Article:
I was first introduced to Adrienne Brodeur and her memoir, Wild Game: My Mother, Her Lover, and Me, when I was invited to a breakfast at the offices of her publisher, Houghton Mifflin Harcourt, in Midtown Manhattan last spring. The breakfast was catered, tables laid out with a bountiful spread of exotic meats—wild game, naturally—only a few of which I could identify. While we ate, Brodeur regaled us with the story of her childhood, one of sprawling coastal mansions and summers on Cape Cod, cocktail hours and lavish meals of squab and foie gras, and a massive ruby- and diamond-encrusted necklace from India. As I picked at my plate, self-conscious about getting meat stuck in my teeth at a table of industry influencers, I wasn’t sure if Brodeur’s book—which sold for a staggering seven figures—would be for me. In addition to her rather glamorous upbringing, Brodeur has also led an impressive literary life: Before her current position as executive director of the literary nonprofit Aspen Words, she was an editor at HMH and founded Zoetrope: All Story with Francis Ford Coppola. This author’s story, and her world, seemed so far from mine.
But when I started reading Wild Game, I was whisked away to Brodeur’s world, devouring the memoir like an exquisite meal in one feverish sitting. The book centers around an affair between Brodeur’s mother—an elegant, enchanting, and highly narcissistic woman named Malabar, who studied as Le Cordon Bleu and could whip up clams and pâté in the time it took to quaff one of her signature (and very strong) Manhattans—and a close family friend named Ben. It was an affair, and a lie, that lasted decades, a drama in which the young Brodeur played the role of both confidante and coconspirator. She kept the secret like it was her job: she lied to her beloved stepfather and brother; covered for her mother; and often helped orchestrate trysts between the lovers, rewarded by Malabar for her loyalty with a love that was by nature conditional. It was an extravagantly constructed deception, one that led Brodeur to years of depression, self-harm, and shame. But more than the secrets and the scandal, more than some mommy-dearest tell-all of the rich and destructive, what I found in Brodeur’s book was a much more universal story: one about a mother, a daughter, and the trauma we inherit. It’s a beautiful and tenderly wrought book about loss, reclamation, family, and forgiveness; about the secrets we keep to protect the people we love, and how women so often carry the pain and wreckage of their forebears. I spoke to Brodeur about the book, how writing it helped her process the secret she kept for so long, and how becoming a mother helped her decide to finally tell her story.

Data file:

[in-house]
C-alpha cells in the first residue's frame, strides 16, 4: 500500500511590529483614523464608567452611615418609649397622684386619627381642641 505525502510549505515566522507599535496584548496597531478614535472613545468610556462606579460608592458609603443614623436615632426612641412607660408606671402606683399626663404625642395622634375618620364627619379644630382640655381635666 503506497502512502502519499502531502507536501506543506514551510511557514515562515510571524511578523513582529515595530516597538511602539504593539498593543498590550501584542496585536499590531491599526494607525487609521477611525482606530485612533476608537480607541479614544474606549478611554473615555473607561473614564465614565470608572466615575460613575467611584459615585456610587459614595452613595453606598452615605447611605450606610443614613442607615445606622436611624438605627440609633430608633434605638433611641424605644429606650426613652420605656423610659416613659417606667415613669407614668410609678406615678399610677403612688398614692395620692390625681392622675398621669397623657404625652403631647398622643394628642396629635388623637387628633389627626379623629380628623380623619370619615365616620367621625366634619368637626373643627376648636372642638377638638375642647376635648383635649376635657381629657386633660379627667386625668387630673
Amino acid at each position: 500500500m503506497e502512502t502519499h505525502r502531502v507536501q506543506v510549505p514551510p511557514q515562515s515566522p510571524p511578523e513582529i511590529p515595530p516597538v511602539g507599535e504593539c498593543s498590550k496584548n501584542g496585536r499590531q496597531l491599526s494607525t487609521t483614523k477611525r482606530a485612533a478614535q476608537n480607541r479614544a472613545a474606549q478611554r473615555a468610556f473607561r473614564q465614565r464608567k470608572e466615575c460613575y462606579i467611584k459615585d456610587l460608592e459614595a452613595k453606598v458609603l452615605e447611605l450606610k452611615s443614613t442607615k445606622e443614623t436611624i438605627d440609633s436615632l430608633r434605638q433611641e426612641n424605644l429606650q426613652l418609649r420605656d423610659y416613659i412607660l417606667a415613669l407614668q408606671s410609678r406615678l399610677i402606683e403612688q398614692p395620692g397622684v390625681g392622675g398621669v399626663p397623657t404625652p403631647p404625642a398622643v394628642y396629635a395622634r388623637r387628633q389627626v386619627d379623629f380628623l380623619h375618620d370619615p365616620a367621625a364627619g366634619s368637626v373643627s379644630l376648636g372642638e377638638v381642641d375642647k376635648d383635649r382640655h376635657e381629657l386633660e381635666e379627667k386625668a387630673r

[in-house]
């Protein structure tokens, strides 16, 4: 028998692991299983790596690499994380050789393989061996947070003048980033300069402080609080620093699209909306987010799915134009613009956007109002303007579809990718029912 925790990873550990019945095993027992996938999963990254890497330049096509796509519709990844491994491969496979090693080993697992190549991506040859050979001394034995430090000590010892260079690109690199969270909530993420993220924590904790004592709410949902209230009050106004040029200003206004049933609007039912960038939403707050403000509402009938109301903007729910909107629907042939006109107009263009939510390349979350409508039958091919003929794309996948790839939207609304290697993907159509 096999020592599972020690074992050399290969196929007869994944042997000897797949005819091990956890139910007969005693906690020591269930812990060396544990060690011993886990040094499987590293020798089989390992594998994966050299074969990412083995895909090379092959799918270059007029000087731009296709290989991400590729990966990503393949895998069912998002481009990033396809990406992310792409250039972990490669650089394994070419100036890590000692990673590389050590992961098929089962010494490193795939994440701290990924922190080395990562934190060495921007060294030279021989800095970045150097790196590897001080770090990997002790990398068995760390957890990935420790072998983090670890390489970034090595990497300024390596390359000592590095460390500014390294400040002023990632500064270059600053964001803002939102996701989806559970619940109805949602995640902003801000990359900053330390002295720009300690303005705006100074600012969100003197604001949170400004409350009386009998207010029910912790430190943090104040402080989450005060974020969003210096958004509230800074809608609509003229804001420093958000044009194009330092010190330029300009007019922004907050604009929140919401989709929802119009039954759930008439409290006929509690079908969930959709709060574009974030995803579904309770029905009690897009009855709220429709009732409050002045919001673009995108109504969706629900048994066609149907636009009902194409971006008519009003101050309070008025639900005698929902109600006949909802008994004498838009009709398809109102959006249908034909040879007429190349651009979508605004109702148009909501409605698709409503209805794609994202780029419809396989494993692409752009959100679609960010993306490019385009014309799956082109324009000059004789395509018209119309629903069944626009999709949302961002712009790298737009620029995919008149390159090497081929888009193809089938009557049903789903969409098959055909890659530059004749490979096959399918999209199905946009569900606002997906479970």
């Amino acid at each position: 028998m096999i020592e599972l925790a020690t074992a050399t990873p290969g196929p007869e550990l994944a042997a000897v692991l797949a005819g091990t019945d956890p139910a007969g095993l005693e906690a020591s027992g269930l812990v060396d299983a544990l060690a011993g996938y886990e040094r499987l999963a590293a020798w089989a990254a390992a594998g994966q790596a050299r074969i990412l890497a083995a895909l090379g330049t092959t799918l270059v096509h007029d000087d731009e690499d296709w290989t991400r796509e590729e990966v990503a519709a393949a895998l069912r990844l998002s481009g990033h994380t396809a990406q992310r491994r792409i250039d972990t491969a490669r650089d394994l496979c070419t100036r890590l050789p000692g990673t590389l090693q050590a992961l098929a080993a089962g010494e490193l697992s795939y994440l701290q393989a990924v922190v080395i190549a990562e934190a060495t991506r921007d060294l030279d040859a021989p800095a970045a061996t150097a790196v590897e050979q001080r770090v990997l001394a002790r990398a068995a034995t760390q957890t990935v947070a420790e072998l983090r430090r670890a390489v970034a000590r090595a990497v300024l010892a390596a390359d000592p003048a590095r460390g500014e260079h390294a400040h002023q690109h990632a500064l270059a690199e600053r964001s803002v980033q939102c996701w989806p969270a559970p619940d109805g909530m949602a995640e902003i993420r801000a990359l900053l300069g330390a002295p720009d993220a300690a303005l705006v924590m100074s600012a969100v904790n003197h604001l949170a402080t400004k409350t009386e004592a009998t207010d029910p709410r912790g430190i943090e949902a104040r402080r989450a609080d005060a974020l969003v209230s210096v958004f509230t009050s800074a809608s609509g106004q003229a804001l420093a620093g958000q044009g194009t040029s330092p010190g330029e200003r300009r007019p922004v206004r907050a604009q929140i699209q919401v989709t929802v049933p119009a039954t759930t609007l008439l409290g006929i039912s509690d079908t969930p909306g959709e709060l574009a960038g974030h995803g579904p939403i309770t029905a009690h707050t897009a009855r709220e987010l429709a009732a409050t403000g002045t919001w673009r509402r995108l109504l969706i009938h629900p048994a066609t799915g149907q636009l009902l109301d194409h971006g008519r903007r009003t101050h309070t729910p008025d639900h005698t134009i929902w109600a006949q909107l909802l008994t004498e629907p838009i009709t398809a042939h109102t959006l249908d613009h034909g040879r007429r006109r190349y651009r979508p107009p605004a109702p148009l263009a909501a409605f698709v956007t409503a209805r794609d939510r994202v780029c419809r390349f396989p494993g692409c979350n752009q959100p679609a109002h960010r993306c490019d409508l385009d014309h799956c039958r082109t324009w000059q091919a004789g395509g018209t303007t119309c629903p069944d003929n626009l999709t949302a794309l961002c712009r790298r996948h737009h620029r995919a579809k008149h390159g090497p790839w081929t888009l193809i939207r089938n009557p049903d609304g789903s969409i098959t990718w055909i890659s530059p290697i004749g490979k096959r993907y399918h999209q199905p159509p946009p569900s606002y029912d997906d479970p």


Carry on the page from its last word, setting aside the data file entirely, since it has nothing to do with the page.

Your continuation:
The Millions: This book feels like the story—and the secret—you’ve been waiting your whole life to tell. Did it feel that way to you on some level—inevitable? Or was there a catalyst, a specific moment when you knew you had to write it?